Back at that earlier fork in the gravel trail, we explored the other prong, since I knew that there were some ruins of a WWII American radio relay station up here.
What you see above is where they would have had tanks for heating oil.
I knew that there was a cable tower on the edge of Table Mountain quite a distance from where we were, but had no idea that these foundations and even wood/engine pieces remained up here as well.
There was pleasantly a lot more to explore up here than a short, simple cable tower.
The reason a radio relay station was put here was because of the mountain's sudden gain in elevation and the proximity-to-Europe reasons I've covered here in regards to Newfoundland war ruins in past updates.
Table Mountain also provided an added advantage in that U-boats could be spotted in the waters off of these coasts (remember that German U-boats sank a passenger ferry here during WWII). In fact, the people in the side-by-side stopped to chat with us and the man said you could sometimes see Nova Scotia from up here (Nova Scotia would be about 100 km from here, but remember that it would be near Cape Breton National Park - another place with high mountains to spot. There's also St. Paul Island, which is only 80 km away.)
We didn't make it over to the cable tower, as the boys were getting tired and I had a growing rip in the crotch of my shorts (what was wrong with me today?) Opting to leave that exploration for another day - especially as I'd like to return on a nicer day anyhow - we trotted down the back road, until working in bigger steps down the inclined portion.
It wasn't long until we had made our way back to the camp site, thankfully thinking ahead to pre-purchase sausages & whiskey instead of having to drive to Channel-Port-aux-Basques while tired, hungry & thirsty. Imbibing at the train-repair building ruins, the sun set lazily as we basked in the warm temps and satisfactorily washed down delicious food.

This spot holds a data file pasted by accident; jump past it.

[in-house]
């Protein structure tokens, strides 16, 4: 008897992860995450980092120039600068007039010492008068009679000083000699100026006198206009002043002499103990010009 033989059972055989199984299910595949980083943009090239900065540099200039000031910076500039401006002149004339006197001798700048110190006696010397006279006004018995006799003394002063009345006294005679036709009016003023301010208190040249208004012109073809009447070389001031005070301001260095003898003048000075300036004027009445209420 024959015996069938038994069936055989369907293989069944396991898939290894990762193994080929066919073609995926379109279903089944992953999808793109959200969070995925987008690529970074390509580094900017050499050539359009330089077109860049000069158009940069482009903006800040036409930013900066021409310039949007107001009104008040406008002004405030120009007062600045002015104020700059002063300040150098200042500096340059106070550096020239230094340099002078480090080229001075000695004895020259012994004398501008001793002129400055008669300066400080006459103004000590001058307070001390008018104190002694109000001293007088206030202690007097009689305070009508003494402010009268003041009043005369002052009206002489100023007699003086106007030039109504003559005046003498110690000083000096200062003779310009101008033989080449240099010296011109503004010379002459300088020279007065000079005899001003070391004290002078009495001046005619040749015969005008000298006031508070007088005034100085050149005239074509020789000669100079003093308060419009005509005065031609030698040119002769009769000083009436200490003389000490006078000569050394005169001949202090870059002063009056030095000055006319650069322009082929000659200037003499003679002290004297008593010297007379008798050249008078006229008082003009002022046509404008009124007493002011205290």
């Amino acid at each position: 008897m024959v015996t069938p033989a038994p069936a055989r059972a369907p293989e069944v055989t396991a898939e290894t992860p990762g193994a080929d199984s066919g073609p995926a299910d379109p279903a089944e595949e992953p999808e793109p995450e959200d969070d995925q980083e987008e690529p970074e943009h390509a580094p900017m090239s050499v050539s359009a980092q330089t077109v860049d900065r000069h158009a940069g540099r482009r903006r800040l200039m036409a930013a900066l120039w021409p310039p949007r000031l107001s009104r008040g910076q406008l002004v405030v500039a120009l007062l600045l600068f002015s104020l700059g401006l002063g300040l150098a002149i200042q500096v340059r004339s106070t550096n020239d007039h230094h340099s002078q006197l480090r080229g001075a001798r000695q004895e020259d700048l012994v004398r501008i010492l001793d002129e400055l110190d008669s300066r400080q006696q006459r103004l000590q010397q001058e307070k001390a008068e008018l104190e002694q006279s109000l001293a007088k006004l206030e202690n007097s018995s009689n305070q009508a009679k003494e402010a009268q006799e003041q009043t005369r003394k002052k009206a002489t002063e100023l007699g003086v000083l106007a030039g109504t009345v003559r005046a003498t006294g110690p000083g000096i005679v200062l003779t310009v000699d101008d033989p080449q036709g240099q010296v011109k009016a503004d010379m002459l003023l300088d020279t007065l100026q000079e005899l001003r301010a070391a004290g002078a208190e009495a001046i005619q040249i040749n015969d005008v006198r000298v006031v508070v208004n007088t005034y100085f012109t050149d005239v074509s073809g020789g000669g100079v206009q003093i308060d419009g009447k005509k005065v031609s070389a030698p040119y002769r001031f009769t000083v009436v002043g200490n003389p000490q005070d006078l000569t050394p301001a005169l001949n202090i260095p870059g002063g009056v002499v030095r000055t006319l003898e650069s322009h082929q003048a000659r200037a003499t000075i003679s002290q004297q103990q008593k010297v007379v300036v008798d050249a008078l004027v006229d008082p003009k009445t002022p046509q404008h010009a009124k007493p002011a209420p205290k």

Meanwhile, Table Mountain watched over our activities.
The sun set off to the northwest in a good enough spectacle. We had obviously made it to the roof by this point, with a pool of water giving us about 8 feet of dry tar to walk around on all edges. The two more talkative members of the threesome attended to excited conversation, while I snapped long exposures with my other camera.
As my phone hilariously thought we were in the far-off Quebec islands of Īles de la Madeleine, we watched lightning strikes lashing down on those Francophone lands. Maybe it was that incredible visibility that we had described to us earlier ("you can see Nova Scotia!") but the storms sure took their sweet time moving towards us. What we thought would be a short display, turned into an hour of gabbing on the roof, occasionally seeing lightning strikes behind whoever had turned their back on Quebec. I even had time to set up my tripod and watch as the wind blew my camera clean off the roof! (Bonus: it didn't break! Score!)
The rain would come and the three of us climbed off the roof, with notably less dexterity than we exhibited getting up there. We would continue into the night, now taking advantage of having the ruins over our heads as light rains fell outside and the winds grew in intensity.
Thankfully the thunderstorm never turned out to be much more than that.
We'd slowly pack up in the morning, eventually heading into Port-Aux-Basques for breakfast/lunch, then acknowledging that none of us would want to climb up Table Mountain in our current condition.
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1 - High Service - The Gulf News